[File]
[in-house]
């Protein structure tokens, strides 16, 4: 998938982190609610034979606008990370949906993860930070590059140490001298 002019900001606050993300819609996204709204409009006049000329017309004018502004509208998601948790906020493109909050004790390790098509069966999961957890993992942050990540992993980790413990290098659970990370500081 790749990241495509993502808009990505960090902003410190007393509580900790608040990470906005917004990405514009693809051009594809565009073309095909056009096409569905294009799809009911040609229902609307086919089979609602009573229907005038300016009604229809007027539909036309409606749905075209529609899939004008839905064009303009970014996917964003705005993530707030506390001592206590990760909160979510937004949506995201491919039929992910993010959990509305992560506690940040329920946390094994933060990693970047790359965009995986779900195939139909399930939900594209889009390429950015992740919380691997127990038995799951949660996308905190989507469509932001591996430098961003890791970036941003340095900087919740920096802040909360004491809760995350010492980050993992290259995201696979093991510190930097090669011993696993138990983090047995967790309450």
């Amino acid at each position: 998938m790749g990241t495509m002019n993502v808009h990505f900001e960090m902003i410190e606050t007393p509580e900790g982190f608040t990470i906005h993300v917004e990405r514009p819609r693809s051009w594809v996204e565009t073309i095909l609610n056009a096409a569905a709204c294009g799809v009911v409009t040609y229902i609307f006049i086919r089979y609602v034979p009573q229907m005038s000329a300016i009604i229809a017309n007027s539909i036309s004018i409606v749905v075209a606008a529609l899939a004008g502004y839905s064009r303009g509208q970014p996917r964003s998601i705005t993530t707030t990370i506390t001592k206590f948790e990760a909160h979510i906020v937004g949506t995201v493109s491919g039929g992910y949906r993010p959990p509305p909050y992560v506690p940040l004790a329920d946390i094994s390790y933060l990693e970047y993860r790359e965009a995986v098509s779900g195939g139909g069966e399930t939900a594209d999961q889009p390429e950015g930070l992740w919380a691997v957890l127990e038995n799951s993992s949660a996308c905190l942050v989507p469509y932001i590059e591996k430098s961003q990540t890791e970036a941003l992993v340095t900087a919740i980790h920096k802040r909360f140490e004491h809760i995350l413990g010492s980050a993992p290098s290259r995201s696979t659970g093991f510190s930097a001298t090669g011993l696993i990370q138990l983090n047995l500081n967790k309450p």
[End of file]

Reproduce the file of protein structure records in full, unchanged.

[in-house]
């Protein structure tokens, strides 16, 4: 998938982190609610034979606008990370949906993860930070590059140490001298 002019900001606050993300819609996204709204409009006049000329017309004018502004509208998601948790906020493109909050004790390790098509069966999961957890993992942050990540992993980790413990290098659970990370500081 790749990241495509993502808009990505960090902003410190007393509580900790608040990470906005917004990405514009693809051009594809565009073309095909056009096409569905294009799809009911040609229902609307086919089979609602009573229907005038300016009604229809007027539909036309409606749905075209529609899939004008839905064009303009970014996917964003705005993530707030506390001592206590990760909160979510937004949506995201491919039929992910993010959990509305992560506690940040329920946390094994933060990693970047790359965009995986779900195939139909399930939900594209889009390429950015992740919380691997127990038995799951949660996308905190989507469509932001591996430098961003890791970036941003340095900087919740920096802040909360004491809760995350010492980050993992290259995201696979093991510190930097090669011993696993138990983090047995967790309450």
């Amino acid at each position: 998938m790749g990241t495509m002019n993502v808009h990505f900001e960090m902003i410190e606050t007393p509580e900790g982190f608040t990470i906005h993300v917004e990405r514009p819609r693809s051009w594809v996204e565009t073309i095909l609610n056009a096409a569905a709204c294009g799809v009911v409009t040609y229902i609307f006049i086919r089979y609602v034979p009573q229907m005038s000329a300016i009604i229809a017309n007027s539909i036309s004018i409606v749905v075209a606008a529609l899939a004008g502004y839905s064009r303009g509208q970014p996917r964003s998601i705005t993530t707030t990370i506390t001592k206590f948790e990760a909160h979510i906020v937004g949506t995201v493109s491919g039929g992910y949906r993010p959990p509305p909050y992560v506690p940040l004790a329920d946390i094994s390790y933060l990693e970047y993860r790359e965009a995986v098509s779900g195939g139909g069966e399930t939900a594209d999961q889009p390429e950015g930070l992740w919380a691997v957890l127990e038995n799951s993992s949660a996308c905190l942050v989507p469509y932001i590059e591996k430098s961003q990540t890791e970036a941003l992993v340095t900087a919740i980790h920096k802040r909360f140490e004491h809760i995350l413990g010492s980050a993992p290098s290259r995201s696979t659970g093991f510190s930097a001298t090669g011993l696993i990370q138990l983090n047995l500081n967790k309450p």